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5 February 2019

“We all have to do better to build the ties that bind and invest in our communities”

Janet Morrison
The Foundation’s Chair reflects on the Foundation’s recent Strategy Review.

We find ourselves in interesting times. To say the least. A society facing major choices which only serve to illuminate the inequalities that  run like fault-lines through our communities. With these fractures writ large on the national stage, it begs fundamental questions about our moral and political leadership – that filter down into every part of our society. And civil society is not immune. Over recent years we’ve seen real challenges to public trust in our integrity and values that – if left unaddressed – could irreparably damage our reputation and impact for generations.

The Baring Foundation’s first 50 years reflects the dynamic history of emergent causes being given voice and support through the voluntary sector

Reading our the Foundation’s birthday publication ‘A history of the Baring Foundation in 50 grants’ (due out in March 2019) gives a flavour of the emerging issues we have supported over the decades. It reflects the dynamic history of emergent causes being given voice and support through the voluntary sector. An eclectic and diverse range – from international development, to grassroots community development, to infrastructure bodies. From young people, to women, to black and minority ethnic communities, to HIV and AIDS and the arts. What runs through the grants are some fundamental beliefs – in the value of civil society and social capital; giving power to those whose voices otherwise go unheard, building communities, challenging discrimination and finding new solutions.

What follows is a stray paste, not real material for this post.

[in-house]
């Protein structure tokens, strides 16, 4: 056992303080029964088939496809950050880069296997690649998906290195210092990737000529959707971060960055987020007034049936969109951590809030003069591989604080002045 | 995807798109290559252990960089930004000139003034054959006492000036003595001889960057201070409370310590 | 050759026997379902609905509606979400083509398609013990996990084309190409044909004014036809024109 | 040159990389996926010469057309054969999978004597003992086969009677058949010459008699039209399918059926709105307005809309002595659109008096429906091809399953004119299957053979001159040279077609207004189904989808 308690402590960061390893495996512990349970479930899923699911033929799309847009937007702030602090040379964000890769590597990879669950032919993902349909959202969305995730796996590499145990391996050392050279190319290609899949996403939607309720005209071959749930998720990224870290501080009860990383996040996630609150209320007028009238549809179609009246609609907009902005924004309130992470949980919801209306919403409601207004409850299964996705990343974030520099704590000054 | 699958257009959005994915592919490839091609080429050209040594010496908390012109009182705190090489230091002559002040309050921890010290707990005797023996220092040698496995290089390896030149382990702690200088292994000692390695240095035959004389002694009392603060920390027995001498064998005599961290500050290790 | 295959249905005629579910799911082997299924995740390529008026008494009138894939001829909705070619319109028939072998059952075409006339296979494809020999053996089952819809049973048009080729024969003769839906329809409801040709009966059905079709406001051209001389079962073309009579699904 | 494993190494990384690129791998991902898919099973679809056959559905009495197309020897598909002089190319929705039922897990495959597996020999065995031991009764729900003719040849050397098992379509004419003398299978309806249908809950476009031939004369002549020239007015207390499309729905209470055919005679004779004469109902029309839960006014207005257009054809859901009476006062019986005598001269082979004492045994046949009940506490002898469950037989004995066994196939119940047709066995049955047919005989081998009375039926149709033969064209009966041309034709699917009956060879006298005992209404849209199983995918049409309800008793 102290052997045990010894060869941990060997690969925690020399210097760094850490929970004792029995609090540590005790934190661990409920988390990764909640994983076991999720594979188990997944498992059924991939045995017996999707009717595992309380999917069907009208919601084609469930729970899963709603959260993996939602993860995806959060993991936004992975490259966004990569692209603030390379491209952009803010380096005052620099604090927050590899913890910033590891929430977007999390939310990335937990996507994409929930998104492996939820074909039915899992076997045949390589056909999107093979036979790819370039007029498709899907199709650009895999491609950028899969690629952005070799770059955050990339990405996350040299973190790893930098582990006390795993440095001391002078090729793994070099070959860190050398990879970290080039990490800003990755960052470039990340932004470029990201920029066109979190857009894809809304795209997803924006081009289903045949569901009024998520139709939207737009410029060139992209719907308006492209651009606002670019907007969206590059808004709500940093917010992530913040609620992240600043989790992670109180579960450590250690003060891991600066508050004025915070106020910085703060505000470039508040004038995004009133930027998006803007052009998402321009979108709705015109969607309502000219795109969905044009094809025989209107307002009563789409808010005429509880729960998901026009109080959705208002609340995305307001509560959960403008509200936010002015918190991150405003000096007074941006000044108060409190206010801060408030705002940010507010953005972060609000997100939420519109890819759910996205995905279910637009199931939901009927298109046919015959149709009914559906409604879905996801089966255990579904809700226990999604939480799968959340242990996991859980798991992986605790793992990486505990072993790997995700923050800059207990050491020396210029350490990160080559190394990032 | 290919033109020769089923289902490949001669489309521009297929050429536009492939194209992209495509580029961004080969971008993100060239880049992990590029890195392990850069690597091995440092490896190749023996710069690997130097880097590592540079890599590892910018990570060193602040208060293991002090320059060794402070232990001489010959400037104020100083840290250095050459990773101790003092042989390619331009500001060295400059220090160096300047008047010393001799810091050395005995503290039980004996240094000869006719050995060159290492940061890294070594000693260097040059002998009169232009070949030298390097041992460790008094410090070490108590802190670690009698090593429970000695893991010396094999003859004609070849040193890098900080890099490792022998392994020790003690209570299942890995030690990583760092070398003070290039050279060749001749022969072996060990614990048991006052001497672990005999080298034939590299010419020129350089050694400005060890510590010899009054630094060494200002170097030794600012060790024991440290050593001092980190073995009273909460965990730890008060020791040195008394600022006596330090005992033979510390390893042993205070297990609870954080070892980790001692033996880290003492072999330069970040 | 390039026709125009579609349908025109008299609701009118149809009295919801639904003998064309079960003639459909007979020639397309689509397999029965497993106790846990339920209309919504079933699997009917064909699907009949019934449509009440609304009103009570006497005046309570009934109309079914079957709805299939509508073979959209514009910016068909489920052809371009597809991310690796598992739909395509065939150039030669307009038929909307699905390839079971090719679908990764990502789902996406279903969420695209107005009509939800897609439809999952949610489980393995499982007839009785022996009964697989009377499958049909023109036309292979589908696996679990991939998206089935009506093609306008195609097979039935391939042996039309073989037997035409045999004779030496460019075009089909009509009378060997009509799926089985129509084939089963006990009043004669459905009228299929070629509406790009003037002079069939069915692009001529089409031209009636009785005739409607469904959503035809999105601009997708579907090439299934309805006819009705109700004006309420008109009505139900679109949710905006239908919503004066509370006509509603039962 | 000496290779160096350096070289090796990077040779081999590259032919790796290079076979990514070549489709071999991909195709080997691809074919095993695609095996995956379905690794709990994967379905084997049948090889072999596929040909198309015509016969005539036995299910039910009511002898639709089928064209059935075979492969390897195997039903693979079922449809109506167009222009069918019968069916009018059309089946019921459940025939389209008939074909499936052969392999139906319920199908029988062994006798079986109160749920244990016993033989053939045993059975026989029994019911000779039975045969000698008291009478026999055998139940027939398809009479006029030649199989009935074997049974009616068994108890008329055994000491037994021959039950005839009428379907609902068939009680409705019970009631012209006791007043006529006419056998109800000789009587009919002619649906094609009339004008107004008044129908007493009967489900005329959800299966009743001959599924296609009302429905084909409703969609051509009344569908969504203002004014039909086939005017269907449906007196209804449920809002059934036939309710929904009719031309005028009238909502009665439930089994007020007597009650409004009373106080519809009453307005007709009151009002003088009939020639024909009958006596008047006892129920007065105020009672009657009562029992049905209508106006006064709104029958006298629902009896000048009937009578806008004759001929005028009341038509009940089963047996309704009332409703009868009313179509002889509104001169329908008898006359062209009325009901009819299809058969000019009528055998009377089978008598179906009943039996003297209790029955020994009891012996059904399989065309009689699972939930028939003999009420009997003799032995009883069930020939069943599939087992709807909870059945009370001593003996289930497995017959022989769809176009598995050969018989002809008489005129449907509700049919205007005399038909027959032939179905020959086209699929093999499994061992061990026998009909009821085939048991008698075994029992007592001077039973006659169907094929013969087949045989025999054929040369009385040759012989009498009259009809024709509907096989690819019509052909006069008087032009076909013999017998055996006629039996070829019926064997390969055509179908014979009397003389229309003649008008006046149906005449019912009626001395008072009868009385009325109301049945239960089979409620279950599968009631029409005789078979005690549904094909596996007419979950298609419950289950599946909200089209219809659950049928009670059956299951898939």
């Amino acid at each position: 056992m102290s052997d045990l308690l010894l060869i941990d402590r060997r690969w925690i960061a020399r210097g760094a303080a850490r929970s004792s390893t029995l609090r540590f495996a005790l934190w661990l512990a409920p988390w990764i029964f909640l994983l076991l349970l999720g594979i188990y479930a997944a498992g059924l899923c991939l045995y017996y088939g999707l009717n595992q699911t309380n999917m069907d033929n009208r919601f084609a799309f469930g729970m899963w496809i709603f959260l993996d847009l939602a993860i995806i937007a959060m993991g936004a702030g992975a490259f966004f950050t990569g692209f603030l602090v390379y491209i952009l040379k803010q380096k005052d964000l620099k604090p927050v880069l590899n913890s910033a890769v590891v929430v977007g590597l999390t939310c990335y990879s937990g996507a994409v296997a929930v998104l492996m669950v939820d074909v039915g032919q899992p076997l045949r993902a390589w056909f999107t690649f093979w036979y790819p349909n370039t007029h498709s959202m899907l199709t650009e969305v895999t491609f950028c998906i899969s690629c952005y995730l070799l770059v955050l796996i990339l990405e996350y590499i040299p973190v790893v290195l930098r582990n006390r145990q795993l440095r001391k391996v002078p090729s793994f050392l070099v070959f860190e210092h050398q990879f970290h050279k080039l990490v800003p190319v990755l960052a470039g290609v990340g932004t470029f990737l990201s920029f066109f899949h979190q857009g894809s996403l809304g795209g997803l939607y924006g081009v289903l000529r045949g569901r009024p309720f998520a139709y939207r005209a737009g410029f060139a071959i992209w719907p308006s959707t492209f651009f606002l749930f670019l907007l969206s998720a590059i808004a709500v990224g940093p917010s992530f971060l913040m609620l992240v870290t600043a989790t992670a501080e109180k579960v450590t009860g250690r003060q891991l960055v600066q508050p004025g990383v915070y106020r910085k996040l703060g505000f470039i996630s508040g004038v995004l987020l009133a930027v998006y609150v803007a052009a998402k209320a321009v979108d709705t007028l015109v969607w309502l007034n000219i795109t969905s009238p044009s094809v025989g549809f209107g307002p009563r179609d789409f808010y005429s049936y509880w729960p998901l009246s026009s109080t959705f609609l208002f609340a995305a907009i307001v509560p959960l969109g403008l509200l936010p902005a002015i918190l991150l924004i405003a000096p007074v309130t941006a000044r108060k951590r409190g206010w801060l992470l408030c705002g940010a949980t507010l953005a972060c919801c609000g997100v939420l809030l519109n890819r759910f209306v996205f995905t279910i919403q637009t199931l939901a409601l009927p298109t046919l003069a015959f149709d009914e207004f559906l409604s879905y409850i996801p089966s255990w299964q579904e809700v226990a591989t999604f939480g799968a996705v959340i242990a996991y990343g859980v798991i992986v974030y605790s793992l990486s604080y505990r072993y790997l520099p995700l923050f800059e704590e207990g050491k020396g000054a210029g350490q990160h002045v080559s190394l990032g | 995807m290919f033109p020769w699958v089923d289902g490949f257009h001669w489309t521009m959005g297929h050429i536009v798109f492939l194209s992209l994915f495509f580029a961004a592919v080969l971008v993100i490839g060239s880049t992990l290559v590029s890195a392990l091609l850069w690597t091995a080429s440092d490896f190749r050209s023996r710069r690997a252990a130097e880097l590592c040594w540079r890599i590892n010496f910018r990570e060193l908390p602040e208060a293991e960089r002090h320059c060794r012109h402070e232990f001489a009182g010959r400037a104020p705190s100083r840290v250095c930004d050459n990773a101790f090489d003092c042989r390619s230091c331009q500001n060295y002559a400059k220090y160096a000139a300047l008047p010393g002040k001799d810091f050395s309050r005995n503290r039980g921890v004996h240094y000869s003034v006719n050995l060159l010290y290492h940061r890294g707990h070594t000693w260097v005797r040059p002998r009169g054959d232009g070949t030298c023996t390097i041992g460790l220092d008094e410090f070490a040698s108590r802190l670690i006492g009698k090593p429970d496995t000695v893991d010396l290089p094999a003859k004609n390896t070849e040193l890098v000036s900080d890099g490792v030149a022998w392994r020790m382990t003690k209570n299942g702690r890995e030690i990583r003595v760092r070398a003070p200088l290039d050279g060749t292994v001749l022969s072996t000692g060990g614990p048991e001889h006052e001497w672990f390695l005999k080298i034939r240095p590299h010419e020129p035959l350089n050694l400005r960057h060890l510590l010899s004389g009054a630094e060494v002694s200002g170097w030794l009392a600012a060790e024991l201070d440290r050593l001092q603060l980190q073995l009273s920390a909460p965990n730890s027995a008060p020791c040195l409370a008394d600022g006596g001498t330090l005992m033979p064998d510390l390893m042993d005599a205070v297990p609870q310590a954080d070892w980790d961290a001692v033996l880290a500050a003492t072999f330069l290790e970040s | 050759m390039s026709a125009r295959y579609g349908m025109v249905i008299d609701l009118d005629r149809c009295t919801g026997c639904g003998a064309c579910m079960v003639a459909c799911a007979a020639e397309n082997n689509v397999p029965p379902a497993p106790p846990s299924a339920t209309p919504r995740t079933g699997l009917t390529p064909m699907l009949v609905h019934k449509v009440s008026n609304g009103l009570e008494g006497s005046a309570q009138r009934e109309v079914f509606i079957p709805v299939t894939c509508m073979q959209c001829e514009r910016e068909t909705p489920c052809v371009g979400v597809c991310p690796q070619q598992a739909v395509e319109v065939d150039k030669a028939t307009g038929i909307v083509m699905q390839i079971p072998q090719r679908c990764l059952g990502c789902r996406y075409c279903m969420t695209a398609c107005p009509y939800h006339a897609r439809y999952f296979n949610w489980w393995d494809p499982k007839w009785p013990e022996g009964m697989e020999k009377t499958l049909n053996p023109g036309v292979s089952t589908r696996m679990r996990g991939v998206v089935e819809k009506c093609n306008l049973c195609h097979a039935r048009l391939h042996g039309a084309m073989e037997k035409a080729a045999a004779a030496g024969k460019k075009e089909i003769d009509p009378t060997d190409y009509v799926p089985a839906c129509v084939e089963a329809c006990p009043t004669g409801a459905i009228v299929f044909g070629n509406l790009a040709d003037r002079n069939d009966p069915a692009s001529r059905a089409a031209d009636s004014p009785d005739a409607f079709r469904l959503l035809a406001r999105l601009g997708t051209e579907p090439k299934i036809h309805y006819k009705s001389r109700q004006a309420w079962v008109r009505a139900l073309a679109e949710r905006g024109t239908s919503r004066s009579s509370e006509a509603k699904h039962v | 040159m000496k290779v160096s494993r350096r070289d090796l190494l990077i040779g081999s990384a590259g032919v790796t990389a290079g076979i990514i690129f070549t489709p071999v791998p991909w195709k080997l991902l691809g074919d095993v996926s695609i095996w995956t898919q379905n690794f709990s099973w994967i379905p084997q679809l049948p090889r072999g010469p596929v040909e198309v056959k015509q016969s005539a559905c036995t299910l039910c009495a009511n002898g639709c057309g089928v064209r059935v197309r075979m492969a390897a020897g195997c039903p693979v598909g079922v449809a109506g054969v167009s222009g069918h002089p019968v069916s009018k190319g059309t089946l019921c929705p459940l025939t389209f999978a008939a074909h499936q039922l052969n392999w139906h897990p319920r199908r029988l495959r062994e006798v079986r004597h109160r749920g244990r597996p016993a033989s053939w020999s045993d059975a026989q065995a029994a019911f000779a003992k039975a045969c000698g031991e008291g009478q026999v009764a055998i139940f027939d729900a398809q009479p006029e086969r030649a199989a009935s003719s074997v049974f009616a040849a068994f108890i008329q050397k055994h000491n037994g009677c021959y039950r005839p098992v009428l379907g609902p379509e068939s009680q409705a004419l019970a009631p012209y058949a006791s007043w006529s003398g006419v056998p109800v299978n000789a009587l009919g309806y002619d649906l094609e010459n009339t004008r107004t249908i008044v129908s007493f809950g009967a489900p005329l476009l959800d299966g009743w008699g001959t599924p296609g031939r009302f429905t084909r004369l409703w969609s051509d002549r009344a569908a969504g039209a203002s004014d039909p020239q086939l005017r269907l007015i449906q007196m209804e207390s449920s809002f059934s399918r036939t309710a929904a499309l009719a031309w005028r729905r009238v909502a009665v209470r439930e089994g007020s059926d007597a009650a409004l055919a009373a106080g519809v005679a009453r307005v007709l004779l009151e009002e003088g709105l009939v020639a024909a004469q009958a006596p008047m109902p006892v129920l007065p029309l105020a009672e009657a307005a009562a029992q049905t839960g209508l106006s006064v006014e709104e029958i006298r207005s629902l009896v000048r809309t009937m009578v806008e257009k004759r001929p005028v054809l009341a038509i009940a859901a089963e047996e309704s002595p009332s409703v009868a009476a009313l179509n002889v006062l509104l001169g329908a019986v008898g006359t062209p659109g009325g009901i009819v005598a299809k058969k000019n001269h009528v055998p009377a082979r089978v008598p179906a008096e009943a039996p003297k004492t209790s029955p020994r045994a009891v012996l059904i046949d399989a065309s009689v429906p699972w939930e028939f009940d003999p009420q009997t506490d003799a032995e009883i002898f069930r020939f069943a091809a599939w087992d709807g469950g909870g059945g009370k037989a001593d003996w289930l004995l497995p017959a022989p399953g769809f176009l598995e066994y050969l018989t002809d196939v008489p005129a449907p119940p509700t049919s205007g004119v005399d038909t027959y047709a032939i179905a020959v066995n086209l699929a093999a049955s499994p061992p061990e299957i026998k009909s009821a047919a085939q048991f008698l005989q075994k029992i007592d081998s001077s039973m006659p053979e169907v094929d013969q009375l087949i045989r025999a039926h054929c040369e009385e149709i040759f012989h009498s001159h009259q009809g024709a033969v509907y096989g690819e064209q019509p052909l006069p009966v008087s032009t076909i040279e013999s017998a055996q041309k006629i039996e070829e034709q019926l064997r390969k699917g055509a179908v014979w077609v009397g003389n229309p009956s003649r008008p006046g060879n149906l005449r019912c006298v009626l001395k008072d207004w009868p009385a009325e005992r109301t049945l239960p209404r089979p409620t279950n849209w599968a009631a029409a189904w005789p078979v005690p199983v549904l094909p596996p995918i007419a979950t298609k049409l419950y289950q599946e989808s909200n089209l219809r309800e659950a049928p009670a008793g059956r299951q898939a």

The Baring Foundation has committed resources to the growth and health of the sector over many years. More recently we have also invested in future thinking – through the work of the Independence Panel and creating the funding consortium for Julia Unwin’s Civil Society Futures inquiry.  But we don’t just demonstrate our commitment through funding others. We also ask tough questions of ourselves and the role of our philanthropy.

Over the past few months we have been reviewing the Foundation’s Strategy, our future vision and role.

Julia Unwin’s Inquiry provided a useful jumping off point for our Strategy Review and posed some challenging questions for us.

  • How do we use our power and share decision-making and control with our communities?
  • How do we hold ourselves accountable to the causes and communities we support?
  • How do we broaden and deepen connections with people and support a new social infrastructure?
  • How do we build and extend trust?

We thought deeply about how our values meaningfully live beyond the page and underpin everything we do.

And we reflected on the insights generated by the ACF’s Stronger Foundations programme. How does philanthropy itself continue to adapt and change in the light of the changing social environment? Not just within civil society but the wider ecosystem of government and policy and the changing dynamic of need and disadvantage.

As a Board we felt outrage and dismay at the deepening and corrosive fissures in our society.